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2017

Jump to: 2018

Open AccessArticle Co-Bioleaching of Chalcopyrite and Silver-Bearing Bornite in a Mixed Moderately Thermophilic Culture
Minerals 2018, 8(1), 4; doi:10.3390/min8010004
Received: 22 October 2017 / Revised: 4 December 2017 / Accepted: 20 December 2017 / Published: 26 December 2017
Cited by 1 | PDF Full-text (2652 KB) | HTML Full-text | XML Full-text
Abstract
Chalcopyrite and bornite are two important copper minerals, and they often coexist. In this study, the co-bioleaching of chalcopyrite and silver-bearing bornite by mixed moderately thermophilic culture at 50 °C was investigated. The bioleaching results show that the extraction percentage of Cu for
[...] Read more.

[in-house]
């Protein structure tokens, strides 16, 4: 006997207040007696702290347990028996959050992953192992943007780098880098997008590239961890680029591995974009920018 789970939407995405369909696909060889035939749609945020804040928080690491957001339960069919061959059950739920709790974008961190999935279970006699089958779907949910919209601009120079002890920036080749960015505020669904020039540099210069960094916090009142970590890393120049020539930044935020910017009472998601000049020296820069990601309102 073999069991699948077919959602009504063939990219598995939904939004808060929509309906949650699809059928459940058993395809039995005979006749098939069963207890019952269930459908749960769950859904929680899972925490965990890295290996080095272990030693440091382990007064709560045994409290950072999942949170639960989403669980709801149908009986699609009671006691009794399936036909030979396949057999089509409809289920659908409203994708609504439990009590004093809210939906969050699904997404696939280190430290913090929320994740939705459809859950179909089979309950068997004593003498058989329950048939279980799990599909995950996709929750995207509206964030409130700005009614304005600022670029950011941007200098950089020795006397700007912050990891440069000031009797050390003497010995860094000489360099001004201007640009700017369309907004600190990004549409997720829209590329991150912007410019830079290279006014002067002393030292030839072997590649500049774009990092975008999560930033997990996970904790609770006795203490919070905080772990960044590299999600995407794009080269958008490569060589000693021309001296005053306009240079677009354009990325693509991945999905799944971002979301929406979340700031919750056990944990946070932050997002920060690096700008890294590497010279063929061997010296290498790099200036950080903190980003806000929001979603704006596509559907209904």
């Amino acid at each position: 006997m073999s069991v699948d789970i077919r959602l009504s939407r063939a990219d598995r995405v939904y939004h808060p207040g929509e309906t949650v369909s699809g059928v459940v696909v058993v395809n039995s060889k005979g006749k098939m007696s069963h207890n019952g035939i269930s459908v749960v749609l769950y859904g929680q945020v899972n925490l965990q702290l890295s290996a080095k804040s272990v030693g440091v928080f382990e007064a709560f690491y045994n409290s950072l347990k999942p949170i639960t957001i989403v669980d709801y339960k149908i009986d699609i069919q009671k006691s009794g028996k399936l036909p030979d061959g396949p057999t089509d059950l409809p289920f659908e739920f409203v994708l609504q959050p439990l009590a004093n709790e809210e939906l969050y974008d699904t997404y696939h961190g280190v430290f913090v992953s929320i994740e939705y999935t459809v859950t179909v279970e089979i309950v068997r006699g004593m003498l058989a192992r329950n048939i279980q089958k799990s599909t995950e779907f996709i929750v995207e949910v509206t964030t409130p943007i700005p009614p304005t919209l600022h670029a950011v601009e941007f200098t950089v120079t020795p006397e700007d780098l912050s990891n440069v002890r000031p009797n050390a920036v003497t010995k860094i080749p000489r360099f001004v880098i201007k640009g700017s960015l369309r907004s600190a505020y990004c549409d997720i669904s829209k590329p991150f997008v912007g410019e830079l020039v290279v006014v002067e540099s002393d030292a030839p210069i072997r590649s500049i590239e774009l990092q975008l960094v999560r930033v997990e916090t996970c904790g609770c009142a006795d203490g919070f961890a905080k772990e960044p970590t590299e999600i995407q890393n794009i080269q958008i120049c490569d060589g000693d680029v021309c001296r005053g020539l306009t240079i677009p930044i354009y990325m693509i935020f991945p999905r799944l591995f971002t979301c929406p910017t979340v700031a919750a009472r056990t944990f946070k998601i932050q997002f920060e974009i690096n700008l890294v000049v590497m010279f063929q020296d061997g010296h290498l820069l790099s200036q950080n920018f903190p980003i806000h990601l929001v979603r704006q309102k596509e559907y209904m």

Chalcopyrite and bornite are two important copper minerals, and they often coexist. In this study, the co-bioleaching of chalcopyrite and silver-bearing bornite by mixed moderately thermophilic culture at 50 °C was investigated. The bioleaching results show that the extraction percentage of Cu for co-bioleaching of chalcopyrite (Ccp) and silver-bearing bornite (Bn) (Ccp/Bn = 3:1) was 94.6%. Compared to bioleaching of chalcopyrite or silver-bearing bornite alone, the Cu extraction percentage was greatly enhanced when they were bioleached together. The leaching residues were characterized by X-ray diffraction (XRD) and X-ray photoelectron spectroscopy (XPS). Silver-bearing bornite dissolved preferentially compared to chalcopyrite, due to galvanic interactions. Simultaneously, Ag+ was released from the silver-bearing bornite into solution. Ag2S formed on the surface because Cu and Fe in the chalcopyrite were replaced by Ag+, accelerating chalcopyrite dissolution and enrichment of Ag on the surface of the chalcopyrite. Full article